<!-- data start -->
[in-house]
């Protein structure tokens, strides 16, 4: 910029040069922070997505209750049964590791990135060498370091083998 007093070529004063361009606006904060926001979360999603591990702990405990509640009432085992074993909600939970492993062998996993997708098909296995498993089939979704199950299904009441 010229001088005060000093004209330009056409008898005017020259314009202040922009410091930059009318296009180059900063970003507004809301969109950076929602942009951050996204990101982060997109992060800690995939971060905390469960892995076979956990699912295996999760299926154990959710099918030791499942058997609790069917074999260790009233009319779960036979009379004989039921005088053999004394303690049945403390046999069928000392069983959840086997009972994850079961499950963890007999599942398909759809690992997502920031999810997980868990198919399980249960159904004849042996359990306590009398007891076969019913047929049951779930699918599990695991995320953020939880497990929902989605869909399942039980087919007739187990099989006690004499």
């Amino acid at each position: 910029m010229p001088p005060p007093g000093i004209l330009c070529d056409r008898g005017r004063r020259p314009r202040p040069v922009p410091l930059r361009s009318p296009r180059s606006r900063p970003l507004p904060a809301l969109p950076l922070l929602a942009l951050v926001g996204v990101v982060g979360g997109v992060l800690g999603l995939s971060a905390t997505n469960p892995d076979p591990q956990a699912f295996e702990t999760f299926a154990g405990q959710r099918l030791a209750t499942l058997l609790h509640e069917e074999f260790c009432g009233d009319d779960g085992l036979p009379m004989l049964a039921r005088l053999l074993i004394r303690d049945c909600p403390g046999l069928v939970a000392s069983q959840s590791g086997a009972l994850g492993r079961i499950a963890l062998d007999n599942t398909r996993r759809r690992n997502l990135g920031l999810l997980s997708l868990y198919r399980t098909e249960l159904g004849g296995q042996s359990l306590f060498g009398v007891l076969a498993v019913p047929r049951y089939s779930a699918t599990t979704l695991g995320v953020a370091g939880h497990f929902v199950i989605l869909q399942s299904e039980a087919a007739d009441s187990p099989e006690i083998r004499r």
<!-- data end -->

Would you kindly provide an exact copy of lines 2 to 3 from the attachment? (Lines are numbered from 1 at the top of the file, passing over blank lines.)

């Protein structure tokens, strides 16, 4: 910029040069922070997505209750049964590791990135060498370091083998 007093070529004063361009606006904060926001979360999603591990702990405990509640009432085992074993909600939970492993062998996993997708098909296995498993089939979704199950299904009441 010229001088005060000093004209330009056409008898005017020259314009202040922009410091930059009318296009180059900063970003507004809301969109950076929602942009951050996204990101982060997109992060800690995939971060905390469960892995076979956990699912295996999760299926154990959710099918030791499942058997609790069917074999260790009233009319779960036979009379004989039921005088053999004394303690049945403390046999069928000392069983959840086997009972994850079961499950963890007999599942398909759809690992997502920031999810997980868990198919399980249960159904004849042996359990306590009398007891076969019913047929049951779930699918599990695991995320953020939880497990929902989605869909399942039980087919007739187990099989006690004499």
């Amino acid at each position: 910029m010229p001088p005060p007093g000093i004209l330009c070529d056409r008898g005017r004063r020259p314009r202040p040069v922009p410091l930059r361009s009318p296009r180059s606006r900063p970003l507004p904060a809301l969109p950076l922070l929602a942009l951050v926001g996204v990101v982060g979360g997109v992060l800690g999603l995939s971060a905390t997505n469960p892995d076979p591990q956990a699912f295996e702990t999760f299926a154990g405990q959710r099918l030791a209750t499942l058997l609790h509640e069917e074999f260790c009432g009233d009319d779960g085992l036979p009379m004989l049964a039921r005088l053999l074993i004394r303690d049945c909600p403390g046999l069928v939970a000392s069983q959840s590791g086997a009972l994850g492993r079961i499950a963890l062998d007999n599942t398909r996993r759809r690992n997502l990135g920031l999810l997980s997708l868990y198919r399980t098909e249960l159904g004849g296995q042996s359990l306590f060498g009398v007891l076969a498993v019913p047929r049951y089939s779930a699918t599990t979704l695991g995320v953020a370091g939880h497990f929902v199950i989605l869909q399942s299904e039980a087919a007739d009441s187990p099989e006690i083998r004499r």